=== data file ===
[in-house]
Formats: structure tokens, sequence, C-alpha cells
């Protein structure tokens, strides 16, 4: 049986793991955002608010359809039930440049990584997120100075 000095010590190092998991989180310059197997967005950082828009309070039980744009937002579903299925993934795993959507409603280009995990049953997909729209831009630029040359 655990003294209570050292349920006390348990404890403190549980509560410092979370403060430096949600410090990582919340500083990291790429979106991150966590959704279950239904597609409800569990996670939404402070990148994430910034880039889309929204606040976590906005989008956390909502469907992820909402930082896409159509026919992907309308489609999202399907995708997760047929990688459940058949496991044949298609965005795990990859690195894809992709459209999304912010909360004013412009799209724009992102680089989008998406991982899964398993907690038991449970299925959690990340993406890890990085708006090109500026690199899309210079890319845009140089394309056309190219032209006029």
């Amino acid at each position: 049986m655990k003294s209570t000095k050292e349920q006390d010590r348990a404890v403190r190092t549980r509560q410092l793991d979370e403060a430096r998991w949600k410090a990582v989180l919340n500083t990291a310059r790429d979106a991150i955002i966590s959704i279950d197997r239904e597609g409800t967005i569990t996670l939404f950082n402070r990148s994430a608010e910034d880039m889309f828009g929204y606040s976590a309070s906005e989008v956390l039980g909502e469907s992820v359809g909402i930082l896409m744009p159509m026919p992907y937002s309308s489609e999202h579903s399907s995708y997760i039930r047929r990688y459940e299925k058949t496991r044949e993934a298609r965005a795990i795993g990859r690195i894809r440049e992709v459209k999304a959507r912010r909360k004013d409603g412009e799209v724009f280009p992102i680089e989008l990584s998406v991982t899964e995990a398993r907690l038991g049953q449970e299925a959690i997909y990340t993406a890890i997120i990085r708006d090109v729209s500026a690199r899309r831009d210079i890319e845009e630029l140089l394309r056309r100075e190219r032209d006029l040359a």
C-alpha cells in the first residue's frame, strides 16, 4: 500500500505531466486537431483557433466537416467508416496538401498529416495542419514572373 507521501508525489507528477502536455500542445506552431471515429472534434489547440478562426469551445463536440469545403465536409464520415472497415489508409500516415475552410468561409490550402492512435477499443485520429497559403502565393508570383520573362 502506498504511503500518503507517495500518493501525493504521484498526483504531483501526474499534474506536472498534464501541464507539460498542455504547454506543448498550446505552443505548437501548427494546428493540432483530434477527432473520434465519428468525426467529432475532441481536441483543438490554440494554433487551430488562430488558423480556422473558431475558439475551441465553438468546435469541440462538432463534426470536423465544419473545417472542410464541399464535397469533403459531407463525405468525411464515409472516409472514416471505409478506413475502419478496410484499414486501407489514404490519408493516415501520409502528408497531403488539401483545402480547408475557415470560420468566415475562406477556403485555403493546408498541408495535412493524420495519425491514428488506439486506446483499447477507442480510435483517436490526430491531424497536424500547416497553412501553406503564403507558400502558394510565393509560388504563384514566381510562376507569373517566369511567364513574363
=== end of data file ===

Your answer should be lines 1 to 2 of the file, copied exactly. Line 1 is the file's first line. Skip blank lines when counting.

[in-house]
Formats: structure tokens, sequence, C-alpha cells